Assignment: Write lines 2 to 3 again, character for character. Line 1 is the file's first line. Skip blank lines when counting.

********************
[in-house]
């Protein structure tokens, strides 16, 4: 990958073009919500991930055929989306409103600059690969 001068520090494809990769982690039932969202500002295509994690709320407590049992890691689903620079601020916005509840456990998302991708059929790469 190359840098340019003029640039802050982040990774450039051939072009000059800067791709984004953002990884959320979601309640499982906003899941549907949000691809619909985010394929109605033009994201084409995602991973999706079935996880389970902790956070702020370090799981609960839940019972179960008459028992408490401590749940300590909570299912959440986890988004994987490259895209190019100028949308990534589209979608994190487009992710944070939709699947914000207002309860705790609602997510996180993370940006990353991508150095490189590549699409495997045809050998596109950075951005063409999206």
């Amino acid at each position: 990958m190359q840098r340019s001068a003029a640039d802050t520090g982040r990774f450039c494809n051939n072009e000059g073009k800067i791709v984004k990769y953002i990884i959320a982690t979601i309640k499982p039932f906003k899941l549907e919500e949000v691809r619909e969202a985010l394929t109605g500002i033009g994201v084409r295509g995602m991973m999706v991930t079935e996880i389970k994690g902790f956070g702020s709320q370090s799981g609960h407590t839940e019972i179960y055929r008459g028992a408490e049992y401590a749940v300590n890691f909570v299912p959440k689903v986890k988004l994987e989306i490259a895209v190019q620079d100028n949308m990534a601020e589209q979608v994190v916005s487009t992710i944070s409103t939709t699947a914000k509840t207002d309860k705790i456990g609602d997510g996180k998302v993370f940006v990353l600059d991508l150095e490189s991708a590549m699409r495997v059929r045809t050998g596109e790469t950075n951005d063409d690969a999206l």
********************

């Protein structure tokens, strides 16, 4: 990958073009919500991930055929989306409103600059690969 001068520090494809990769982690039932969202500002295509994690709320407590049992890691689903620079601020916005509840456990998302991708059929790469 190359840098340019003029640039802050982040990774450039051939072009000059800067791709984004953002990884959320979601309640499982906003899941549907949000691809619909985010394929109605033009994201084409995602991973999706079935996880389970902790956070702020370090799981609960839940019972179960008459028992408490401590749940300590909570299912959440986890988004994987490259895209190019100028949308990534589209979608994190487009992710944070939709699947914000207002309860705790609602997510996180993370940006990353991508150095490189590549699409495997045809050998596109950075951005063409999206």
């Amino acid at each position: 990958m190359q840098r340019s001068a003029a640039d802050t520090g982040r990774f450039c494809n051939n072009e000059g073009k800067i791709v984004k990769y953002i990884i959320a982690t979601i309640k499982p039932f906003k899941l549907e919500e949000v691809r619909e969202a985010l394929t109605g500002i033009g994201v084409r295509g995602m991973m999706v991930t079935e996880i389970k994690g902790f956070g702020s709320q370090s799981g609960h407590t839940e019972i179960y055929r008459g028992a408490e049992y401590a749940v300590n890691f909570v299912p959440k689903v986890k988004l994987e989306i490259a895209v190019q620079d100028n949308m990534a601020e589209q979608v994190v916005s487009t992710i944070s409103t939709t699947a914000k509840t207002d309860k705790i456990g609602d997510g996180k998302v993370f940006v990353l600059d991508l150095e490189s991708a590549m699409r495997v059929r045809t050998g596109e790469t950075n951005d063409d690969a999206l």